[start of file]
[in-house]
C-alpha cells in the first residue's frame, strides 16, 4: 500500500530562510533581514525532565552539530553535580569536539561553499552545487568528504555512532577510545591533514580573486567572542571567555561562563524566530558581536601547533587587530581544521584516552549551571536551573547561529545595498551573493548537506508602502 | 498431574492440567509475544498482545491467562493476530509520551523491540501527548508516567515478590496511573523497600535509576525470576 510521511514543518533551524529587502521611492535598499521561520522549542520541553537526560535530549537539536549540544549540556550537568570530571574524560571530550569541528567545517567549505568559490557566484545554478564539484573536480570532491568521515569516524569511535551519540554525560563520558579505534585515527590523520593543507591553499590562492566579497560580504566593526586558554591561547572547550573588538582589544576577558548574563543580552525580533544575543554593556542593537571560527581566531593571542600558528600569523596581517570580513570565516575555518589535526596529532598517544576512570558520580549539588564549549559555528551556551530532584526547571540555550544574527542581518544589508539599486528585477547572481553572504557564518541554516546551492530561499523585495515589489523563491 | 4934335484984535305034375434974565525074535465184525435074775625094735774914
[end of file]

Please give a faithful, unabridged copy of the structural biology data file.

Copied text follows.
[in-house]
C-alpha cells in the first residue's frame, strides 16, 4: 500500500530562510533581514525532565552539530553535580569536539561553499552545487568528504555512532577510545591533514580573486567572542571567555561562563524566530558581536601547533587587530581544521584516552549551571536551573547561529545595498551573493548537506508602502 | 498431574492440567509475544498482545491467562493476530509520551523491540501527548508516567515478590496511573523497600535509576525470576 510521511514543518533551524529587502521611492535598499521561520522549542520541553537526560535530549537539536549540544549540556550537568570530571574524560571530550569541528567545517567549505568559490557566484545554478564539484573536480570532491568521515569516524569511535551519540554525560563520558579505534585515527590523520593543507591553499590562492566579497560580504566593526586558554591561547572547550573588538582589544576577558548574563543580552525580533544575543554593556542593537571560527581566531593571542600558528600569523596581517570580513570565516575555518589535526596529532598517544576512570558520580549539588564549549559555528551556551530532584526547571540555550544574527542581518544589508539599486528585477547572481553572504557564518541554516546551492530561499523585495515589489523563491 | 4934335484984535305034375434974565525074535465184525435074775625094735774914